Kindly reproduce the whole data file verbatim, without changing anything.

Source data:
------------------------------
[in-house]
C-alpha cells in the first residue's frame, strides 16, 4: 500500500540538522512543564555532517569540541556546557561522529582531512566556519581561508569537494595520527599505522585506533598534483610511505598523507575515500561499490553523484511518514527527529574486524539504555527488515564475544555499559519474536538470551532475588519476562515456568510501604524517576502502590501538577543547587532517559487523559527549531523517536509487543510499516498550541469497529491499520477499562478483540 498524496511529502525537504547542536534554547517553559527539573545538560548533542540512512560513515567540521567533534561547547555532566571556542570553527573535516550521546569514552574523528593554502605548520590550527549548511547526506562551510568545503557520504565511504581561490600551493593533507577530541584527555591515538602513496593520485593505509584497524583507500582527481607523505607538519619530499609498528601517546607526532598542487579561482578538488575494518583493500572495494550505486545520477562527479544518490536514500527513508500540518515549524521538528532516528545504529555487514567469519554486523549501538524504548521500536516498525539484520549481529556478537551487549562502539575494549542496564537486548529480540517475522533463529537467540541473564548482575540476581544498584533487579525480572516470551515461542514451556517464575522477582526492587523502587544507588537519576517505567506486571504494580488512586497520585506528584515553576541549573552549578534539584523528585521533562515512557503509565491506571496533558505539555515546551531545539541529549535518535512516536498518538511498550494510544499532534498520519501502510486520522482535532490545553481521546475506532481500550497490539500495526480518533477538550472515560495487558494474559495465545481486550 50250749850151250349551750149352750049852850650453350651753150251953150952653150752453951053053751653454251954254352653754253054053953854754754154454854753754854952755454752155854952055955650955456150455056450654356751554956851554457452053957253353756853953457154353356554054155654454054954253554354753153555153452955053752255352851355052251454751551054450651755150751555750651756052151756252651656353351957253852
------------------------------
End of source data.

[in-house]
C-alpha cells in the first residue's frame, strides 16, 4: 500500500540538522512543564555532517569540541556546557561522529582531512566556519581561508569537494595520527599505522585506533598534483610511505598523507575515500561499490553523484511518514527527529574486524539504555527488515564475544555499559519474536538470551532475588519476562515456568510501604524517576502502590501538577543547587532517559487523559527549531523517536509487543510499516498550541469497529491499520477499562478483540 498524496511529502525537504547542536534554547517553559527539573545538560548533542540512512560513515567540521567533534561547547555532566571556542570553527573535516550521546569514552574523528593554502605548520590550527549548511547526506562551510568545503557520504565511504581561490600551493593533507577530541584527555591515538602513496593520485593505509584497524583507500582527481607523505607538519619530499609498528601517546607526532598542487579561482578538488575494518583493500572495494550505486545520477562527479544518490536514500527513508500540518515549524521538528532516528545504529555487514567469519554486523549501538524504548521500536516498525539484520549481529556478537551487549562502539575494549542496564537486548529480540517475522533463529537467540541473564548482575540476581544498584533487579525480572516470551515461542514451556517464575522477582526492587523502587544507588537519576517505567506486571504494580488512586497520585506528584515553576541549573552549578534539584523528585521533562515512557503509565491506571496533558505539555515546551531545539541529549535518535512516536498518538511498550494510544499532534498520519501502510486520522482535532490545553481521546475506532481500550497490539500495526480518533477538550472515560495487558494474559495465545481486550 50250749850151250349551750149352750049852850650453350651753150251953150952653150752453951053053751653454251954254352653754253054053953854754754154454854753754854952755454752155854952055955650955456150455056450654356751554956851554457452053957253353756853953457154353356554054155654454054954253554354753153555153452955053752255352851355052251454751551054450651755150751555750651756052151756252651656353351957253852